Replaced by robots? A relevant approach to workplace change

To some, increasing uses of robots represent a threat to jobs, families, and life as we know it. To others, they are the salvation of our civilization and the only hope for the future. Between these two polarized extremes, the late Peter Drucker, known as the father of modern management, offers a perspective from the past that may be even more relevant today.

A Harvard Business Review article by Rick Wartzman notes the comments that Drucker made as the debate about the effects of technology raged: “The full picture, as in all technological revolutions, emerges only if both—the better life for those who can adjust themselves and the suffering of those who are pushed out—are seen together and at the same time.”

In The Frontiers of Management, Drucker predicted that the “shrinkage of jobs in the smokestack industries and their conversion to being capital-intensive rather than labor-intensive, …will put severe strains—economic, social, political—on the system.” The solution: education.

“School,” Drucker said, “has traditionally been where you learn; job has been where you work. The line will become increasingly blurred.” Writing in 1993—more than 20 years ago–he was addressing what he called a transformation from the age of capitalism to a “Knowledge Society.”

Employers also have their role, including “active and energetic attempts at retraining for specific new job opportunities,” as Drucker put it. And each employee must step up and be ready to embrace what’s being taught—over and over and over again. “People have to learn how to learn,” Drucker advised. “No one is allowed to consider himself or herself ‘finished’ at any time.”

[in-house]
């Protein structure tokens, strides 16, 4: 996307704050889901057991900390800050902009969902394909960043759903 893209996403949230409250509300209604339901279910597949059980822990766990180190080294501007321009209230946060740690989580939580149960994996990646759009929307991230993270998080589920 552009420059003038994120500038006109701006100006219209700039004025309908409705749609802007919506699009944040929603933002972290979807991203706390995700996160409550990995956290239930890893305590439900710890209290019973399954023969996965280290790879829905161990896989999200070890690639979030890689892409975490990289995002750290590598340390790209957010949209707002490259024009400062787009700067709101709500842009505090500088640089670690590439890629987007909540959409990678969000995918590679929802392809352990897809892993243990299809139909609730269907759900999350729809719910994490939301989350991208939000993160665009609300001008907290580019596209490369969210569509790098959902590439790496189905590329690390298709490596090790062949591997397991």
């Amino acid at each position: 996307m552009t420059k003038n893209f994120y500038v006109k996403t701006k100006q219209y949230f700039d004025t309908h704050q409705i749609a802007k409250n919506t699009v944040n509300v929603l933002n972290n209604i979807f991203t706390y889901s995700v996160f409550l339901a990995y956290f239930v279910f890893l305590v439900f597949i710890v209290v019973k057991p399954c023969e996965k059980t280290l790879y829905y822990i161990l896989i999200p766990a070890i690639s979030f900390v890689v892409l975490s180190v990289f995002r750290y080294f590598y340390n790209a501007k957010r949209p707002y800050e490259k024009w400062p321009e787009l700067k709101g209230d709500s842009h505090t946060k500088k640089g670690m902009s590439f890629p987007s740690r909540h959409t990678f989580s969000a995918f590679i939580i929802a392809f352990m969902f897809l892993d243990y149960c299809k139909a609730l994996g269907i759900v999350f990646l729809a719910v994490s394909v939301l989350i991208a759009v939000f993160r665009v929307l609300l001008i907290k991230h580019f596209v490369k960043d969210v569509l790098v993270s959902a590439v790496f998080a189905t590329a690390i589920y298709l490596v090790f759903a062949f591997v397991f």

Organizations that hope to flourish may pay heed to this observation, even ten years after Drucker’s death. W. Edwards Deming’s Fourteen Points for Management emphasize the need for training (point #6) and on instituting “a vigorous program of education and self improvement” (point # 13). We all know cases of workers who are simply laid off when their jobs change; some predict dramatic effects on unemployment as a result of increased use of robots and other technologies:

Both Drucker and Deming would undoubtedly insist that as the tools change, learning must keep up. This does not mean, of course, that employers can assure workers that they will have new jobs in the same company or even the same industry. But managers can help to expand workers’ skill areas with the hope that when new skills and knowledge are required in their industry, a field of newly-trained workers will be available. No one can rest in a smug assurance that a job will go on forever, executed in the same way year after year. Instead, both managers and employees must be educated to possibilities for the future. While Drucker seems to suggest that the responsibility for ongoing learning lies primarily with the individual, Deming insists that organizations have a responsibility to continue to offer enhanced training to their workers. It seems obvious that the two approaches must work hand in hand to inspire continuous learning that can be brought to the job at hand as well as prepare for the career of the future.